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Laurel, Md.: Charles Krauthammer writes today that offshore drilling has been forced into keep water by environmental regulations discouraging drilling in safer environments closer to shore.

If this well had been in only 1,000 feet of water, would it have been solved by now because human divers could work on it?

Bill Nye: This thing failed in large part because the blow out preventer was not maintained. Batteries were dead. Pressure tanks didn't hold enough pressure. It wasn't tested enough to see if it needed maintenance. To me it's a case where the government isn't properly organized, and it's not properly funded to handle the enormous difficulties associated with regulating an enormous industry.

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Rockville, Md.: Why can't they just crimp the broken end of the pipe? Isn't that what the blowout preventer was supposed to do? Don't we have a pair of "super pliers" that can do the job?

Bill Nye: Crimping is part of your everyday experience. This pipe much more brittle. The water is cold. The sizes and pressures are huge. Imagine crimping a six-inch old black iron pipe. It would just crack. Would but it were that straightforward. Keep the ideas coming, though.

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San Antonio, Tex.: It sounds like all that pressure is going to be really hard to contain. What are the chances of attaching another valve to the failed BOP?

Bill Nye: That's the next plan; I believe. They will mount a second preventer, with valves and rams that work, on top of the failed one. It will involve a lot of cutting and buffing and screwing-downing (sic). Meanwhile the flow will be wide open. But, they've said that they are considering this idea.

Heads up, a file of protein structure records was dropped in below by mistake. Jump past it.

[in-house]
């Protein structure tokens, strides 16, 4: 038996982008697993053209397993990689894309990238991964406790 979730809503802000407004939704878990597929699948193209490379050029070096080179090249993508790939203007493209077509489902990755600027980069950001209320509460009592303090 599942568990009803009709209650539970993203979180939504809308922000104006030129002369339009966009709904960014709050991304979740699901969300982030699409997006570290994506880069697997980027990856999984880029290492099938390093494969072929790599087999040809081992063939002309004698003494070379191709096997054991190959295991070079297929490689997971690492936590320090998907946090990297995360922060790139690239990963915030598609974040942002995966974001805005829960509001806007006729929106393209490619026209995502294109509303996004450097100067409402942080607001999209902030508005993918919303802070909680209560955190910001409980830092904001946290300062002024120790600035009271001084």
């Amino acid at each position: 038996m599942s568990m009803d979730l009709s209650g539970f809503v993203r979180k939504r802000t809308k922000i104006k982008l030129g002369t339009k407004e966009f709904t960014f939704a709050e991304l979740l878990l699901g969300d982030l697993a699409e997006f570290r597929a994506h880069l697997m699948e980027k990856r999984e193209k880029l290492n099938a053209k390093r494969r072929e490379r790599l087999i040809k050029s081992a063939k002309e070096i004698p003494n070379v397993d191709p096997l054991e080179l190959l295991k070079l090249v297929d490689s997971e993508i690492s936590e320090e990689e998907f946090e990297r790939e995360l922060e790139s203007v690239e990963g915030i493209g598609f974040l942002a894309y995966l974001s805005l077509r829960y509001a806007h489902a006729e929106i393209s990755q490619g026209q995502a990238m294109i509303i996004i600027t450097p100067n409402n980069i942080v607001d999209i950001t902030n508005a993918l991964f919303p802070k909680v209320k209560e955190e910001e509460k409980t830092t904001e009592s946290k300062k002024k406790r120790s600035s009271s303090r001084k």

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Columbia, Md.: What's so special about golf balls in this instance? Why not tennis balls?

Bill Nye: Golf balls are hard. It seems to me, they have used tennis balls. They toss 'em in the "junk" mix. In the "oil patch", they get what's around.

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GSA across the street from Interior: Even if the well is "permanantly sealed" won't BP and the Federal Government have to monitor this well forever?

Bill Nye: Yes. This will be costly. Compared with keeping nuclear fuel and waste under observation though, it's probably reasonable. Along that line, just imagine the regulatory problems and likelihood of problems, failures, and disasters, when we have a few thousand nuclear power plants. There are 800,000 or so oil wells around the world. Imagine, say, 20,000 nuclear plants. Accidents will happen. Something to consider...

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Bill Nye: Thanks for all the great questions. Read them over; look at all the ideas you all have. There's bound to be a few good ones in there. Keep up the good work. Let's change the world.

For now though, I have to fly- Bill Nye the Science Guy...